All 1996-and-newer vehicles have Onboard Diagnostics II (OBD II) as part of their programming to detect and identify emission faults. OBD II monitors ignition misfires, the efficiency of the catalytic converter, the operation of the engine’s sensors and feedback fuel control loop and many other functions.
One way the engine control system minimizes pollution is by carefully controlling the air/fuel mixture. The engine computer does this by monitoring the amount of unburned oxygen (O2) in the exhaust with an oxygen sensor mounted in the exhaust manifold. A voltage signal produced by the O2 sensor tells the computer if the mixture is rich or lean. The computer then compensates by decreasing or increasing the on-time of the injectors.
In addition to the Powertrain Control Module (PCM), key engine sensors and various subsystems are used to control specific pollutants. These include the Positive Crankcase Ventilation (PCV) system, the Exhaust Gas Recirculation (EGR) system, the Evaporative Emission Control System (EVAP), the Air Injection Reaction (AIR) system and the catalytic converter.
The PCV system recirculates blowby vapors from the crankcase back into the intake manifold so the vapors can be reburned inside the engine. This prevents the escape of blowby vapors into the atmosphere, and also helps remove moisture from the crankcase to prolong the life of the oil and prevent the formation of engine-damaging sludge. The PCV valve is usually located in a valve cover, and is attached to the intake manifold by a hose.
The EGR system reduces the formation of oxides of nitrogen (NOx) in the engine by reducing peak combustion temperatures when the engine is under load. When the engine is under load, intake vacuum drops. This causes the EGR valve on the intake manifold to open a port between the intake and exhaust manifolds. Loss of EGR can result in increased emissions and engine-damaging detonation. The EGR valve is calibrated to the engine application, so a replacement valve must have the same flow characteristics. Some replacement EGR valves have various adapters to modify the flow rate.
The EVAP system controls evaporative emissions from the fuel system and fuel tank. Fuel vapors are trapped in a charcoal-filled canister, then vented into the engine through a purge valve to be reburned. A leaky fuel filler cap can allow fuel vapors to escape into the atmosphere. Replacement gas caps must be the same type as the original (caps for some older vehicles may be vented, but newer ones are sealed). Fuel vapor leaks are monitored by the OBD II system.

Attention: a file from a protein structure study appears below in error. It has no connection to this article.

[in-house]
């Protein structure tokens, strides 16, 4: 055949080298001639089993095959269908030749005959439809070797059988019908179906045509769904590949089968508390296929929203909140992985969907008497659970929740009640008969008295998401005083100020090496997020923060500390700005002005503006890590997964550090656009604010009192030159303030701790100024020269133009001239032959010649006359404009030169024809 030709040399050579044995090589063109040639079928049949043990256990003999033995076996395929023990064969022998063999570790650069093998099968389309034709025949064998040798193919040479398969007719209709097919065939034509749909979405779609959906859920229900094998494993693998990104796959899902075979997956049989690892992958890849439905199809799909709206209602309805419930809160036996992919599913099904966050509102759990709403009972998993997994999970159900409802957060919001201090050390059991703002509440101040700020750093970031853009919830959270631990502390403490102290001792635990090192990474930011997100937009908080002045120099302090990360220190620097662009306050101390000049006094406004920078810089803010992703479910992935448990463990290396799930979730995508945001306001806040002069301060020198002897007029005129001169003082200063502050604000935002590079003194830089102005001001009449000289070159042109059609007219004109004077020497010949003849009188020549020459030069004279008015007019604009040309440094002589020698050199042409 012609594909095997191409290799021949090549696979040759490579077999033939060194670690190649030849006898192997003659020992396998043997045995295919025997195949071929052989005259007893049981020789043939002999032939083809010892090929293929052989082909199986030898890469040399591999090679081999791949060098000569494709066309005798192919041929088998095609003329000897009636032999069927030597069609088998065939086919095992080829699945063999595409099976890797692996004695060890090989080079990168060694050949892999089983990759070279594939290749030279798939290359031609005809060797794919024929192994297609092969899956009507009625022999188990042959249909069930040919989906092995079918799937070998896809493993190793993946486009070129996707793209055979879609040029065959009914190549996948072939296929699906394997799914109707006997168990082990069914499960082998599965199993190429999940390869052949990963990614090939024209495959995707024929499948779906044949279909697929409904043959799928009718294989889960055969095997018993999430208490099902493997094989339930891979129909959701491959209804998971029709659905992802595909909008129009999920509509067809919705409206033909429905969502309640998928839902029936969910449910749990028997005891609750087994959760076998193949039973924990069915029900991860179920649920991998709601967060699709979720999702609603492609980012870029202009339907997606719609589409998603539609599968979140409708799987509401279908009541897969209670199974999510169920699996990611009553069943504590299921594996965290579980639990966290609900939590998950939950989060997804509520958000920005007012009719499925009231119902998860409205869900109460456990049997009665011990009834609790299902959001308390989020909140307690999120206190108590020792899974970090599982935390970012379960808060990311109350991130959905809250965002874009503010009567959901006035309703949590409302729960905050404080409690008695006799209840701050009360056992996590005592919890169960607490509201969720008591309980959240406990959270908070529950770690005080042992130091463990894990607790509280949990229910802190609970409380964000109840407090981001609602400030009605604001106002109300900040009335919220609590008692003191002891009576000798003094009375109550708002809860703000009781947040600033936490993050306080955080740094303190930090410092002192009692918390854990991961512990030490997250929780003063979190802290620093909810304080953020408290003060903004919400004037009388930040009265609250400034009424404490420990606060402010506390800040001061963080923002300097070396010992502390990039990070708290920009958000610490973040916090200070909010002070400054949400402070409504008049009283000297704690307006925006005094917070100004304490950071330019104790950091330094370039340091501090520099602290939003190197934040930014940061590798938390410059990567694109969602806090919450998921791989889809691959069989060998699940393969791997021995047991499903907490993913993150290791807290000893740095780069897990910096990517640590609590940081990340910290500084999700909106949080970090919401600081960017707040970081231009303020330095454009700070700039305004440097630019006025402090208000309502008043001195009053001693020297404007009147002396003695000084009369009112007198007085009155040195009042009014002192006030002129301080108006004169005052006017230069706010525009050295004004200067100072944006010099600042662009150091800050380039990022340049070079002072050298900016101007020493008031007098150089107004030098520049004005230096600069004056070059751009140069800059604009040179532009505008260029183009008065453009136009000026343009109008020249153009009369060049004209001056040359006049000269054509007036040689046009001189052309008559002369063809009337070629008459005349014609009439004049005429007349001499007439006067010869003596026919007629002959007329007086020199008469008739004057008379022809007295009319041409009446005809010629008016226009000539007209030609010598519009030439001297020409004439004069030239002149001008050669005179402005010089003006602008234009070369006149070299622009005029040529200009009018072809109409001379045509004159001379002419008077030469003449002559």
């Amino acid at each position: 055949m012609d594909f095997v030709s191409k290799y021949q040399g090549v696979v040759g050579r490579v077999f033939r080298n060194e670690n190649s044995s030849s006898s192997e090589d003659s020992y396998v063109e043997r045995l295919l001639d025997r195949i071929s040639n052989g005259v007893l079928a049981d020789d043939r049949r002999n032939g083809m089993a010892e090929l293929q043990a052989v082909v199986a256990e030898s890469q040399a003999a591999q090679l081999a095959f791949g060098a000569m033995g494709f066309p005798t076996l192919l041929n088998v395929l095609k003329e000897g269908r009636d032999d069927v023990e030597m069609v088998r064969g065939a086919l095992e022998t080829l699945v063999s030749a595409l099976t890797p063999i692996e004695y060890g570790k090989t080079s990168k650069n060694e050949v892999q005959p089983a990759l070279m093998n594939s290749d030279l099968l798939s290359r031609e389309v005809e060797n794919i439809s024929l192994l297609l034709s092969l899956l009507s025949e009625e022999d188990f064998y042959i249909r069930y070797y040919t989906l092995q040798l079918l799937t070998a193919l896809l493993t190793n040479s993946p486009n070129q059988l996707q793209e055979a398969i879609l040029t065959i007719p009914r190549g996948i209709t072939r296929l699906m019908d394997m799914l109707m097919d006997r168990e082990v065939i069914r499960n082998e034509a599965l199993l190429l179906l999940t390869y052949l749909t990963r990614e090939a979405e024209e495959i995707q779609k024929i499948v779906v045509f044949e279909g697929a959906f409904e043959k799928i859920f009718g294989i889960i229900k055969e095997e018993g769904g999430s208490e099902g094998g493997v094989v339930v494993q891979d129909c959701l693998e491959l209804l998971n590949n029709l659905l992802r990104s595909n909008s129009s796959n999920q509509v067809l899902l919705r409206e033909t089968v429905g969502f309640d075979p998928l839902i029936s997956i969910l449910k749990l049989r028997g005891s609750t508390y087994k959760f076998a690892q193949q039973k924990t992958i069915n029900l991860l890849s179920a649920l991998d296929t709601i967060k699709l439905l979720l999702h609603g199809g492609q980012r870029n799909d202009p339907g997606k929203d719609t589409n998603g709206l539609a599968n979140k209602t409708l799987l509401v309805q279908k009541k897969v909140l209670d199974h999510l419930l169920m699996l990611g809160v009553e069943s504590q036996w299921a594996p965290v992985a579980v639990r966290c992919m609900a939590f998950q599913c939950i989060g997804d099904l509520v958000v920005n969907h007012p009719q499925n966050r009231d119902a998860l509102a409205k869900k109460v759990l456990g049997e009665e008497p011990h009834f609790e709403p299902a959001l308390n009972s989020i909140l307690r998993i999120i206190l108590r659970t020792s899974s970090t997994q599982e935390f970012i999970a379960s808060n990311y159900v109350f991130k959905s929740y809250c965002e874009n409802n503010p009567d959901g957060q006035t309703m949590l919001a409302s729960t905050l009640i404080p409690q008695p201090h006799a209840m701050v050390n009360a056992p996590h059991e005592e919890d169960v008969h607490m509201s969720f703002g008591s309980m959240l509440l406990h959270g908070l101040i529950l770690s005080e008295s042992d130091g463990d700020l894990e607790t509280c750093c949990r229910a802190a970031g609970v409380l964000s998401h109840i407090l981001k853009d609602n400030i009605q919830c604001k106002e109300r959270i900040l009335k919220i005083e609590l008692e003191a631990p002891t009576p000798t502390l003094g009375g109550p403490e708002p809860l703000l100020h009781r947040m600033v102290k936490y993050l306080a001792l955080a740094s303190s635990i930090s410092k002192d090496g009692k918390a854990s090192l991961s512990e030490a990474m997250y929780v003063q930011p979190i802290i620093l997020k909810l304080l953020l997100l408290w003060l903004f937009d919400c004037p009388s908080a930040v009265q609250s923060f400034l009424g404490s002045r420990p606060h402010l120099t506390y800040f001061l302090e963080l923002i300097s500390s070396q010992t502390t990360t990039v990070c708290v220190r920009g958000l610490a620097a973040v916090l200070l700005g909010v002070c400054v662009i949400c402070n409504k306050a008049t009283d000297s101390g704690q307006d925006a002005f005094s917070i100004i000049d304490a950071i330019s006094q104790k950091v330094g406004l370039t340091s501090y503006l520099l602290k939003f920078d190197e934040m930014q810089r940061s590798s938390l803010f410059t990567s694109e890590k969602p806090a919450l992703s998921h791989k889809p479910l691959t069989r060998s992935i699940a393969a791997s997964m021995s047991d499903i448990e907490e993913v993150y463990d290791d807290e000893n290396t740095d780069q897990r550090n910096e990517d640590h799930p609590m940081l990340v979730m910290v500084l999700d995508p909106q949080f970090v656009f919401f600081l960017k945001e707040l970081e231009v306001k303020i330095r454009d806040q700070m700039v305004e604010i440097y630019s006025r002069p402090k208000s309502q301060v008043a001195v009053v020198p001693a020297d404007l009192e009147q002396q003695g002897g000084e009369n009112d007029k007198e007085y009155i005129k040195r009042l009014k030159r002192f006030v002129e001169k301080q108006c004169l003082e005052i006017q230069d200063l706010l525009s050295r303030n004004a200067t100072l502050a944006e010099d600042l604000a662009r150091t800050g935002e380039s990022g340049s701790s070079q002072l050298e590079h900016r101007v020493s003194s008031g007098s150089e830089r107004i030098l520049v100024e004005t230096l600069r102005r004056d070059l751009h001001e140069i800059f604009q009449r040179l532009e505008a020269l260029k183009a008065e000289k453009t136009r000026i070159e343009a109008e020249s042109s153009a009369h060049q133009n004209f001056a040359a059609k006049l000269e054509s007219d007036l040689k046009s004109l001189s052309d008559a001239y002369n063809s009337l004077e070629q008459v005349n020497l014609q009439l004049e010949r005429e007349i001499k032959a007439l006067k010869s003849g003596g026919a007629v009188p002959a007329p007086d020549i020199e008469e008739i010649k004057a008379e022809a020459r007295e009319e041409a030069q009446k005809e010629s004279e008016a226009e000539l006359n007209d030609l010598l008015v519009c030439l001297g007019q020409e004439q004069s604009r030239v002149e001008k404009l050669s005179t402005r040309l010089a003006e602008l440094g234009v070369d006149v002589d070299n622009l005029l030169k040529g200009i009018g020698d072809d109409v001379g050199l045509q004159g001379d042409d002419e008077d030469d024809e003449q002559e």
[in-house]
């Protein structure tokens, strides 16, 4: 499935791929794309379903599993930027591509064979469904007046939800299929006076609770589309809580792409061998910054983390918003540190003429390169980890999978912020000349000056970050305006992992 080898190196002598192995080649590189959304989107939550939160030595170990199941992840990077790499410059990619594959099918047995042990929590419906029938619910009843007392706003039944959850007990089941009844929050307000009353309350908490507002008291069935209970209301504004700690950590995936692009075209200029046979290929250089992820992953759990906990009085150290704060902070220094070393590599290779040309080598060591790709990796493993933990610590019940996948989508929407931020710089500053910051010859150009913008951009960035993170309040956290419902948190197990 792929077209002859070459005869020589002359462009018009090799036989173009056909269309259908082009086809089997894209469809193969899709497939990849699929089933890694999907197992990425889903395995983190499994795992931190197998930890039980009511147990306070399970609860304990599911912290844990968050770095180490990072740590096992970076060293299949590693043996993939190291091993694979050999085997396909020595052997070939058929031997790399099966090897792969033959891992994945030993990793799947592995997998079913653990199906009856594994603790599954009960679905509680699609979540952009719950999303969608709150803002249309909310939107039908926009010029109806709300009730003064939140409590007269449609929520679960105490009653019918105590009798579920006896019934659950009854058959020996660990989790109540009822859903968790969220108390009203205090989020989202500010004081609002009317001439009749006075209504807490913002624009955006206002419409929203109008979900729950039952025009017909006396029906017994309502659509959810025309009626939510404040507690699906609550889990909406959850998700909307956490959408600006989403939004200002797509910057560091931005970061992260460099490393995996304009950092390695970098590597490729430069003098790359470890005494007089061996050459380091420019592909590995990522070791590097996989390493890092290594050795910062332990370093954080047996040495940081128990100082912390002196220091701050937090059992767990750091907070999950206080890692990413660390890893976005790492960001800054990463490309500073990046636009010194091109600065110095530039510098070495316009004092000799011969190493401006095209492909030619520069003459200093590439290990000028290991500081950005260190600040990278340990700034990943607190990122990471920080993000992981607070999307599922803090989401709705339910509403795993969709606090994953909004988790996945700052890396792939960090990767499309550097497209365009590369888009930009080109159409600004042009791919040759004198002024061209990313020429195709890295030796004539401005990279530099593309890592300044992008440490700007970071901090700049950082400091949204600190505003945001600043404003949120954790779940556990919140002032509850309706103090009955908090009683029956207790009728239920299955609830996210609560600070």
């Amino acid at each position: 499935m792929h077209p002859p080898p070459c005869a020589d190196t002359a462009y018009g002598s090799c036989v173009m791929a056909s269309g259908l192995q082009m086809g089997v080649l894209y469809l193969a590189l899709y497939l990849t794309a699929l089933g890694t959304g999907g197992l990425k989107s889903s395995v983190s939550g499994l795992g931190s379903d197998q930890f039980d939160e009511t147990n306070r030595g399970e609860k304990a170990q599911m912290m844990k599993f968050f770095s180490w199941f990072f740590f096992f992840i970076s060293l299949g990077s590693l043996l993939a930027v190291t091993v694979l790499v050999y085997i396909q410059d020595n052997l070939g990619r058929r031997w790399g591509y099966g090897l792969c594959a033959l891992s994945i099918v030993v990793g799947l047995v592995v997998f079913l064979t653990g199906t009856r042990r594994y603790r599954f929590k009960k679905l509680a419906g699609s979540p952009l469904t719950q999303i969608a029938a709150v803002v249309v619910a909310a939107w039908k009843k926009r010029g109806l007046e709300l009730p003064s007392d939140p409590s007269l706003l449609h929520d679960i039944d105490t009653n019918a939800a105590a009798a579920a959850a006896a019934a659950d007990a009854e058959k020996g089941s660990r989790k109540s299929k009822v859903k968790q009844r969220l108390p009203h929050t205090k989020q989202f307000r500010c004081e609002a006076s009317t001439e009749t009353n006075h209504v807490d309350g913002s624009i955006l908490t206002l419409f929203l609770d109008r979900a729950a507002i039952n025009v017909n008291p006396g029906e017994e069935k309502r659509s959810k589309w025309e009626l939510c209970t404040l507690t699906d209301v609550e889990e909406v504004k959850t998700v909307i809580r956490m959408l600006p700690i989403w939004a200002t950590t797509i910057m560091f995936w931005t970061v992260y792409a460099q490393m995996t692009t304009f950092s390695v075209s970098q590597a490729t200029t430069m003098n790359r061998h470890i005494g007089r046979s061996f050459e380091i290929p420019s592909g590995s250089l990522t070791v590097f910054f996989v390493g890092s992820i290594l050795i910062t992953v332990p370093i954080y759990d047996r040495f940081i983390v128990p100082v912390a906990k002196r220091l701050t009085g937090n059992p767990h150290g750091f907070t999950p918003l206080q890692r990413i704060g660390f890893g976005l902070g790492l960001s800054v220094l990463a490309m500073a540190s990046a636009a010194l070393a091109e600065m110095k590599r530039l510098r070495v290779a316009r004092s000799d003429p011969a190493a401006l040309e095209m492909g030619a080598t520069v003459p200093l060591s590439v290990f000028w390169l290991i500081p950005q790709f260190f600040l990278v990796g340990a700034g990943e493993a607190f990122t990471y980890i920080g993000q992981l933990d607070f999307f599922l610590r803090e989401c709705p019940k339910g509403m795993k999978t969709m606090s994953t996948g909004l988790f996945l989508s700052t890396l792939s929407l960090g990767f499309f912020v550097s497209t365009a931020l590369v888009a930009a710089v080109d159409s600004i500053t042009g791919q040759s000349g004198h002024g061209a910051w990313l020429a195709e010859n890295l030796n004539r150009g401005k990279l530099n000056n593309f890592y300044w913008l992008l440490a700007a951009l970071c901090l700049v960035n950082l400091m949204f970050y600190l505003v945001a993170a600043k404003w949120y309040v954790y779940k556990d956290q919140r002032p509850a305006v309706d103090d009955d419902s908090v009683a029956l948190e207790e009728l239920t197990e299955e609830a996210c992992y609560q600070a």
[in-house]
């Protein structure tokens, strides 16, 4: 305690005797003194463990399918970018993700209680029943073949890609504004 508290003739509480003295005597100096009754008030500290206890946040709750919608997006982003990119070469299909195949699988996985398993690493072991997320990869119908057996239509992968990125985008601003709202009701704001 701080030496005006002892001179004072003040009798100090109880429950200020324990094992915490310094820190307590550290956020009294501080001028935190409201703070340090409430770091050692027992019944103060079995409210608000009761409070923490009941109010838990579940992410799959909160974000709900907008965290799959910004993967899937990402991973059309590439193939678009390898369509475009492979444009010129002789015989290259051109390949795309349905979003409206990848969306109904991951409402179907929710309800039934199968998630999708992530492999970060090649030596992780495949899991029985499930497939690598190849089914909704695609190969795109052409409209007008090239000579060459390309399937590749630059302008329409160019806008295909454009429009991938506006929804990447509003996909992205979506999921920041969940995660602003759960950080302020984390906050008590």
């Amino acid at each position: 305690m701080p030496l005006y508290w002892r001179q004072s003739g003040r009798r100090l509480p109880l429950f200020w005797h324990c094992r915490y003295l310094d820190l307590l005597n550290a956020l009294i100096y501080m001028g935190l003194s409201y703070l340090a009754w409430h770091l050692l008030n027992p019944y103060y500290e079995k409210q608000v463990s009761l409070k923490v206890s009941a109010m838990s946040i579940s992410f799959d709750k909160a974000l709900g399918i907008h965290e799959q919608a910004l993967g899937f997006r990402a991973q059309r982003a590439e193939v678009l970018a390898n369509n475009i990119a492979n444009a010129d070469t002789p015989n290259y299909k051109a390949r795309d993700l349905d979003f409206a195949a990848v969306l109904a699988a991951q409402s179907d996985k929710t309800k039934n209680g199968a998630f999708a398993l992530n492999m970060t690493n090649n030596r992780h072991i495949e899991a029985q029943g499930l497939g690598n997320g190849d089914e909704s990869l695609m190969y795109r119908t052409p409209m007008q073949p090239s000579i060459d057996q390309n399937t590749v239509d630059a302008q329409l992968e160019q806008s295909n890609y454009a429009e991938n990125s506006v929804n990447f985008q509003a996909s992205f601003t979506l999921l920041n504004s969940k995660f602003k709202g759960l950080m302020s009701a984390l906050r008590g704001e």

The Air Injection Reaction (AIR) system on older vehicles uses an air pump to pump extra oxygen into the exhaust system to reduce pollution. A diverter valve assembly on the air pump controls the flow of air into the exhaust manifold. On some vehicles, air is also routed to the catalytic converter. An anti-backfire valve prevents hot exhaust gases from flowing backwards into the system and damaging the diverter valve or air pump. Problems in this system can cause an increase in emissions.
The catalytic converter is an “afterburner” in the exhaust system that helps reburn unburned pollutants. The catalyst inside the converter can be contaminated by lead (leaded gasoline), silicon (coolant leaks) or phosphorus (burning oil), reducing its efficiency. On 1996-and-newer vehicles with OBD II, a second oxygen sensor is mounted behind the converter to monitor its operation. If converter efficiency drops below a certain level, it will turn on the “Check Engine” light.
Converters can also be damaged by overheating if an engine is misfiring, leaking compression or burning oil. If the converter gets too hot, the ceramic honeycomb inside may melt causing an obstruction in the exhaust. A plugged converter will create backpressure that reduces engine performance and may even cause the engine to stall. There is no way to clean a plugged or contaminated converter, so replacement is the only option. Replacement converters must be the same as the original.